16. F. Dubois, C. Yourassowsky, O. Monnom, M. Faupel, P. Smigielski, and R. Grzymala, eds. (Fontis Media, 2004).

]. The light source is a 660 nm Epitex LED with a 20 nm spectral width. The microscope objectives are 10× Leica objectives HC PL Fluotar, NA=0.30. The camera is a Hamamatsu Orca 1 with 1024×1024 pixels for a field of view of 685 µm×685 µm.

Fig. 9. (a) Intensity image of a cell at a defocusing distance of -30 µm. The ROI size is 111×153 pixels; (b) Phase image corresponding to the image of (a); (c) Intensity image corresponding to (a) reconstructed at a distance d=30 µm. We observe that, in intensity, the object is almost invisible due to the fact that it is a phase object; (d) Phase image corresponding to the image of (c).

Figures 9(a), 9(b), 9(c) and 9(d) show the results that we obtain by using the focus criterion for the phase objects. Figure 9(a) and 9(b) are respectively the intensity and the phase image of a living cell recorded with a defocus distance of -30 µm. By using the distance d computed thanks to the focus criterion for the phase object, we reconstruct the intensity and phase images of Fig. 9(c) and 9(d). As expected with a pure phase object, it is almost invisible in intensity. However, those phase and intensity information can be used for further phase contrast process.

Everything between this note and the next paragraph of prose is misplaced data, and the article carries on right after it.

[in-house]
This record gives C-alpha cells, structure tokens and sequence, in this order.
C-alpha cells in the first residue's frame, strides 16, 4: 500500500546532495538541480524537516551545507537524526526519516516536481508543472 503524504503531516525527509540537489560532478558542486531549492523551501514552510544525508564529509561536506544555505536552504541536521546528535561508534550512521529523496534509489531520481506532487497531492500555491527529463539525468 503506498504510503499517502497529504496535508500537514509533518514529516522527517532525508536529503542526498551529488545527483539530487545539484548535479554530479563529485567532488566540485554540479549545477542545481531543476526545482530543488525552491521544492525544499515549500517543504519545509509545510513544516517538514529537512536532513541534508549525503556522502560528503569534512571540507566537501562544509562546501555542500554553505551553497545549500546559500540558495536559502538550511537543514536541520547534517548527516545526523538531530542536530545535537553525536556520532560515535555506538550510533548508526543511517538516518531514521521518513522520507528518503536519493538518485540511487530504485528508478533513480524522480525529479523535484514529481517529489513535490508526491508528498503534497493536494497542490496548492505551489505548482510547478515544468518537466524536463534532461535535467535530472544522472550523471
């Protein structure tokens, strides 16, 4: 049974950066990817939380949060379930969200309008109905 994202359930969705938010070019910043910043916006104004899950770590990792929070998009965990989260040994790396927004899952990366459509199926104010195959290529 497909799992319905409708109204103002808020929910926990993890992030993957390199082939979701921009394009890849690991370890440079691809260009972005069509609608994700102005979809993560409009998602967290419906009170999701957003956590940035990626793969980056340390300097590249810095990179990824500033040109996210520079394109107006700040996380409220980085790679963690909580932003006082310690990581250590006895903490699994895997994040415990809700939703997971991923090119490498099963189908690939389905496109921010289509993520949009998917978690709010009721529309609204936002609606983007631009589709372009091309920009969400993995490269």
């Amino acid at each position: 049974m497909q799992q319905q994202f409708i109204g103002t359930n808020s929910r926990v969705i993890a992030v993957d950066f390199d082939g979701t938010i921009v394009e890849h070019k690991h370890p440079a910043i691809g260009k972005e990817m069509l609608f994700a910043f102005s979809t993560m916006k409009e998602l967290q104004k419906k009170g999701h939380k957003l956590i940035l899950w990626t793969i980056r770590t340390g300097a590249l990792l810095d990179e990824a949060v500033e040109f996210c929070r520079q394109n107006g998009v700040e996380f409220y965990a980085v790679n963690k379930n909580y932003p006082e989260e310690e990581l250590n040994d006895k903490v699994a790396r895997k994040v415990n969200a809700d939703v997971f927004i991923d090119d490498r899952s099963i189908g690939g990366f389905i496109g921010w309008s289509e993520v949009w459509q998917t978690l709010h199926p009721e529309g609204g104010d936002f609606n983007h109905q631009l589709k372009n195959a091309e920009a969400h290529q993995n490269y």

The evolution of Md is plotted in the Fig. 10 where we observe that we obtain a well-shaped maximum when the focus plane is reached.

Fig. 10. Md as a function of the refocusing distance.

4. Conclusions

We present a method to determine the refocus distance of object in digital holographic microscopy by transmission that requests few computation times. It is based on a specific focus measure that is equal to the integration of the amplitude modulus. It is shown that this measure is minimized for pure amplitude objects while it is maximized for pure phase ones. The method is demonstrated on actual digital holographic data. The pure phase object refocus criterion is based on the fact that when the image of object is adequately refocused, a constant value of amplitude modulus is reached. It has to be pointed out that in practice, some deviations from this ideal constant amplitude case can be observed [37

37. C. J. Mann, L. Yu, C.-M. Lo, and M. K. Kim, “High-resolution quantitative phase-contrast microscopy by digital holography,” Opt. Express 13, 8693–8697 (2005). [CrossRef] [PubMed]

, 38

38. C. J. Mann, L. Yu, and M. K. Kim, “Movies of cellular and sub-cellular motion by digital holographic microscopy,” Biomed. Eng. Online5:21 (2006) [CrossRef] [PubMed]